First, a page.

We are, of course, supporting the UK Commonwealth Parliamentary Association’s plans to hold a detailed forum for Commonwealth parliamentarians in February 2018, before CHOGM. As my hon. Friend will know, we intend to have a range of contemporary issues discussed, including security, prosperity, climate change and all aspects of human rights, ahead of the national debates that will take place at the Commonwealth summit in April 2018.
I thank the Minister for that reply, specifically because it advertises an event this afternoon offering colleagues the opportunity to find out more about the forum. What specific opportunities will there be for parliamentarians at CHOGM and in the two years after CHOGM, when the UK is in the chair?
My hon. Friend, a former Minister, makes a valid point. There is no point having large-scale meetings such as CHOGM if we see them as an end in themselves. We need to have plans for the future, and I think those plans are afoot. Let us be honest: there has never been a more important time for us to be networked in, whether with the Commonwealth or a range of other international institutions, on all the issues—particularly around security and prosperity—that should be close to the hearts of all British parliamentarians.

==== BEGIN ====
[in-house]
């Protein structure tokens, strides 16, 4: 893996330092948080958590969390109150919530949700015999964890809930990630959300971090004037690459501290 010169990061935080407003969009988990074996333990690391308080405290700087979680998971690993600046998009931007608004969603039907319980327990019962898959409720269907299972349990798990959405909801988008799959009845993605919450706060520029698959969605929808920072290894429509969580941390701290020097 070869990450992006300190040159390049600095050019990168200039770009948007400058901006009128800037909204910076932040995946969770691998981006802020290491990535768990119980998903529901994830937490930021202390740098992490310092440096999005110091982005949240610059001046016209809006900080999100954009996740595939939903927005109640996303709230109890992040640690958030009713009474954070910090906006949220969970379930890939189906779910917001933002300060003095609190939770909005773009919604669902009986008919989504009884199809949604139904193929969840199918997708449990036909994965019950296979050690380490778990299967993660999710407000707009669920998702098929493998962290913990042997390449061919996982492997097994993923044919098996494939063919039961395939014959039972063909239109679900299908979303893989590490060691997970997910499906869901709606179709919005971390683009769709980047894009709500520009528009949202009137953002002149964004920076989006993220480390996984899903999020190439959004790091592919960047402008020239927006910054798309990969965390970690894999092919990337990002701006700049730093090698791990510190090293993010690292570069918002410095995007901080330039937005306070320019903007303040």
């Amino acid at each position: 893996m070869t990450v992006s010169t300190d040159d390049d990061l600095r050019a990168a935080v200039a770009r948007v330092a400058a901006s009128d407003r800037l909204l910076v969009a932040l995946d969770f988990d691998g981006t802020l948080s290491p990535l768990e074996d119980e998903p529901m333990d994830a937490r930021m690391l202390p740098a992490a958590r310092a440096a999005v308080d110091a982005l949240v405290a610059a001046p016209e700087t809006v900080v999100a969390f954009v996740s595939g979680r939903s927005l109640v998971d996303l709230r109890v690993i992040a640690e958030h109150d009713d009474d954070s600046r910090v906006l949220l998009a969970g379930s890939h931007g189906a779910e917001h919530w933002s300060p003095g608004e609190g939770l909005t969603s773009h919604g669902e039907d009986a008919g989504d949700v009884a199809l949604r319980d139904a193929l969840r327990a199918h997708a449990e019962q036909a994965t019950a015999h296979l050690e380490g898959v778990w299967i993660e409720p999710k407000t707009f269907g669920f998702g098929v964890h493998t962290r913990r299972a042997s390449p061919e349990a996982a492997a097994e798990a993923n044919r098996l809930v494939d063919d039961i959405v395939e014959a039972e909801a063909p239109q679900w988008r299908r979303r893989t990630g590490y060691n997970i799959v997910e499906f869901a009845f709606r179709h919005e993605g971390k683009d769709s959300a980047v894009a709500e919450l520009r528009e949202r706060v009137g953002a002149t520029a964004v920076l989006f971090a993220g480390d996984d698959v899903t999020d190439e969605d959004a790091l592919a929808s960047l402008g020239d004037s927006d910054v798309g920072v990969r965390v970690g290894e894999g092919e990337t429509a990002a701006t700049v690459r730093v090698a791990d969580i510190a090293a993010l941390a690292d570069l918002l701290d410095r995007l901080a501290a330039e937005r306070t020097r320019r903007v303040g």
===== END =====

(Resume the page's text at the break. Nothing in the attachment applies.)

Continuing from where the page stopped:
The nation of Sudan may have expressed its interest in joining the Commonwealth, but will the Minister make it clear that, despite Donald Trump’s recent lifting of sanctions on Sudan—a decision welcomed by this Government—there is no way we will allow into the Commonwealth a Sudanese regime that continues to brutally persecute ethnic and religious minorities and to perpetrate the most outrageous abuses of human rights?
I very much understand the shadow Minister’s concern. My hon. Friend the Minister for Africa made it clear in meeting Sudan people only yesterday that we are pushing for further reforms. As she rightly says, it would be very premature at this juncture for there to be any application to join the Commonwealth, and it would obviously be a matter for other Commonwealth members to approve.
It is also important to point out that the Commonwealth, as a body, is much respected, particularly in Africa. One looks at countries such as Rwanda and Mozambique, which were never part of the British empire, but which have joined the Commonwealth. That is a big sign of approval for it, but obviously these things need to be done in a properly concerted manner.